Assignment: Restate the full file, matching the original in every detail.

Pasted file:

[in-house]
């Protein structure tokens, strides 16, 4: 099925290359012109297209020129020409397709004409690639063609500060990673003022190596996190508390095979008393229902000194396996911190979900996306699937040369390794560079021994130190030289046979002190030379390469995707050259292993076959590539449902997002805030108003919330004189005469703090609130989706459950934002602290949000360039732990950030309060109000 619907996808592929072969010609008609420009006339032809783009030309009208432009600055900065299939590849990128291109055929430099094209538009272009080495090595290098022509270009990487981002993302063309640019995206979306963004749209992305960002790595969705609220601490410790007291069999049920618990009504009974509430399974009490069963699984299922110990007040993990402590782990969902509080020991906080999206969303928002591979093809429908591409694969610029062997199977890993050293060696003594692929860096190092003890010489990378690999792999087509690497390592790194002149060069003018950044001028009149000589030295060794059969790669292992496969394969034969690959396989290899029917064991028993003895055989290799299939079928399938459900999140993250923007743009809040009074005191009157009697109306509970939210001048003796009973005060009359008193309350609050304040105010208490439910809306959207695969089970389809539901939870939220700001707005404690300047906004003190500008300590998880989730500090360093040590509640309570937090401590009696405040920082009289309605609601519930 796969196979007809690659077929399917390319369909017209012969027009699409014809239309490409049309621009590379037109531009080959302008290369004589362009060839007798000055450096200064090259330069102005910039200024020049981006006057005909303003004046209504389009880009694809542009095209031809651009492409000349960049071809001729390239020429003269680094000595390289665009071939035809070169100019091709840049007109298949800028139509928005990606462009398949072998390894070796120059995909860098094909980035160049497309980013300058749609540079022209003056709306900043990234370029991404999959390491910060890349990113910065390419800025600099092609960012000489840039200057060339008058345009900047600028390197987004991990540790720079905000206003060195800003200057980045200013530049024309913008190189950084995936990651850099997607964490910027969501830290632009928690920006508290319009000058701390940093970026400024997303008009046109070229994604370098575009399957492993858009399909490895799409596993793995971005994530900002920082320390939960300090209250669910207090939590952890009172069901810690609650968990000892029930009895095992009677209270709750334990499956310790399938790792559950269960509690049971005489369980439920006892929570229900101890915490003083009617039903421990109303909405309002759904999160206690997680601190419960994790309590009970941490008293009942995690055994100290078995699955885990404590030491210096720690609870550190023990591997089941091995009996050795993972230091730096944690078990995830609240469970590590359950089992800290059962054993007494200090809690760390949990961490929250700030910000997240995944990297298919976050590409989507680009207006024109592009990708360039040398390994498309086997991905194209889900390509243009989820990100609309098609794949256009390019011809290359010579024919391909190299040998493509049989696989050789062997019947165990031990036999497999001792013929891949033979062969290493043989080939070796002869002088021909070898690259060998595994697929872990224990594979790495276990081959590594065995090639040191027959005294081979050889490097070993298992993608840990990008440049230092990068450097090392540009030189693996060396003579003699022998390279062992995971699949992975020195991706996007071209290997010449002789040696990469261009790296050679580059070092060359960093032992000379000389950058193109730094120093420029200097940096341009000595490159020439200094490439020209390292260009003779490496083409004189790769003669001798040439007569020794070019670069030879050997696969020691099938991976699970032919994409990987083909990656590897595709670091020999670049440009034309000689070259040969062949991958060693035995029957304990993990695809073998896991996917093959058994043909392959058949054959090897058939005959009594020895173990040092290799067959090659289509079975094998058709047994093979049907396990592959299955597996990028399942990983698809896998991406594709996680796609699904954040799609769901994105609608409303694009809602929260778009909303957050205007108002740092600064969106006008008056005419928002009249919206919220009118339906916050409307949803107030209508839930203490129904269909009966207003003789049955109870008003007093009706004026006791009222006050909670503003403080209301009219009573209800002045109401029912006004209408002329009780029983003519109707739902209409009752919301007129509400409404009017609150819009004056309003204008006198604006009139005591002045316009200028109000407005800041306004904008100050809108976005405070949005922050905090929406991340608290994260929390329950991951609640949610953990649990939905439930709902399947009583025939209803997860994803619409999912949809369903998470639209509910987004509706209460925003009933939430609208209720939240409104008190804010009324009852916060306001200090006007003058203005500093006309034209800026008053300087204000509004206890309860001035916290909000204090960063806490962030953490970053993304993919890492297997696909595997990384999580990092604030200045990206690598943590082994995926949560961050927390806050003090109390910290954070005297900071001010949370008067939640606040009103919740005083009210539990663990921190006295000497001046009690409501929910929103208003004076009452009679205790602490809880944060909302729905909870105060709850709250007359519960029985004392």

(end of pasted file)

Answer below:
[in-house]
């Protein structure tokens, strides 16, 4: 099925290359012109297209020129020409397709004409690639063609500060990673003022190596996190508390095979008393229902000194396996911190979900996306699937040369390794560079021994130190030289046979002190030379390469995707050259292993076959590539449902997002805030108003919330004189005469703090609130989706459950934002602290949000360039732990950030309060109000 619907996808592929072969010609008609420009006339032809783009030309009208432009600055900065299939590849990128291109055929430099094209538009272009080495090595290098022509270009990487981002993302063309640019995206979306963004749209992305960002790595969705609220601490410790007291069999049920618990009504009974509430399974009490069963699984299922110990007040993990402590782990969902509080020991906080999206969303928002591979093809429908591409694969610029062997199977890993050293060696003594692929860096190092003890010489990378690999792999087509690497390592790194002149060069003018950044001028009149000589030295060794059969790669292992496969394969034969690959396989290899029917064991028993003895055989290799299939079928399938459900999140993250923007743009809040009074005191009157009697109306509970939210001048003796009973005060009359008193309350609050304040105010208490439910809306959207695969089970389809539901939870939220700001707005404690300047906004003190500008300590998880989730500090360093040590509640309570937090401590009696405040920082009289309605609601519930 796969196979007809690659077929399917390319369909017209012969027009699409014809239309490409049309621009590379037109531009080959302008290369004589362009060839007798000055450096200064090259330069102005910039200024020049981006006057005909303003004046209504389009880009694809542009095209031809651009492409000349960049071809001729390239020429003269680094000595390289665009071939035809070169100019091709840049007109298949800028139509928005990606462009398949072998390894070796120059995909860098094909980035160049497309980013300058749609540079022209003056709306900043990234370029991404999959390491910060890349990113910065390419800025600099092609960012000489840039200057060339008058345009900047600028390197987004991990540790720079905000206003060195800003200057980045200013530049024309913008190189950084995936990651850099997607964490910027969501830290632009928690920006508290319009000058701390940093970026400024997303008009046109070229994604370098575009399957492993858009399909490895799409596993793995971005994530900002920082320390939960300090209250669910207090939590952890009172069901810690609650968990000892029930009895095992009677209270709750334990499956310790399938790792559950269960509690049971005489369980439920006892929570229900101890915490003083009617039903421990109303909405309002759904999160206690997680601190419960994790309590009970941490008293009942995690055994100290078995699955885990404590030491210096720690609870550190023990591997089941091995009996050795993972230091730096944690078990995830609240469970590590359950089992800290059962054993007494200090809690760390949990961490929250700030910000997240995944990297298919976050590409989507680009207006024109592009990708360039040398390994498309086997991905194209889900390509243009989820990100609309098609794949256009390019011809290359010579024919391909190299040998493509049989696989050789062997019947165990031990036999497999001792013929891949033979062969290493043989080939070796002869002088021909070898690259060998595994697929872990224990594979790495276990081959590594065995090639040191027959005294081979050889490097070993298992993608840990990008440049230092990068450097090392540009030189693996060396003579003699022998390279062992995971699949992975020195991706996007071209290997010449002789040696990469261009790296050679580059070092060359960093032992000379000389950058193109730094120093420029200097940096341009000595490159020439200094490439020209390292260009003779490496083409004189790769003669001798040439007569020794070019670069030879050997696969020691099938991976699970032919994409990987083909990656590897595709670091020999670049440009034309000689070259040969062949991958060693035995029957304990993990695809073998896991996917093959058994043909392959058949054959090897058939005959009594020895173990040092290799067959090659289509079975094998058709047994093979049907396990592959299955597996990028399942990983698809896998991406594709996680796609699904954040799609769901994105609608409303694009809602929260778009909303957050205007108002740092600064969106006008008056005419928002009249919206919220009118339906916050409307949803107030209508839930203490129904269909009966207003003789049955109870008003007093009706004026006791009222006050909670503003403080209301009219009573209800002045109401029912006004209408002329009780029983003519109707739902209409009752919301007129509400409404009017609150819009004056309003204008006198604006009139005591002045316009200028109000407005800041306004904008100050809108976005405070949005922050905090929406991340608290994260929390329950991951609640949610953990649990939905439930709902399947009583025939209803997860994803619409999912949809369903998470639209509910987004509706209460925003009933939430609208209720939240409104008190804010009324009852916060306001200090006007003058203005500093006309034209800026008053300087204000509004206890309860001035916290909000204090960063806490962030953490970053993304993919890492297997696909595997990384999580990092604030200045990206690598943590082994995926949560961050927390806050003090109390910290954070005297900071001010949370008067939640606040009103919740005083009210539990663990921190006295000497001046009690409501929910929103208003004076009452009679205790602490809880944060909302729905909870105060709850709250007359519960029985004392």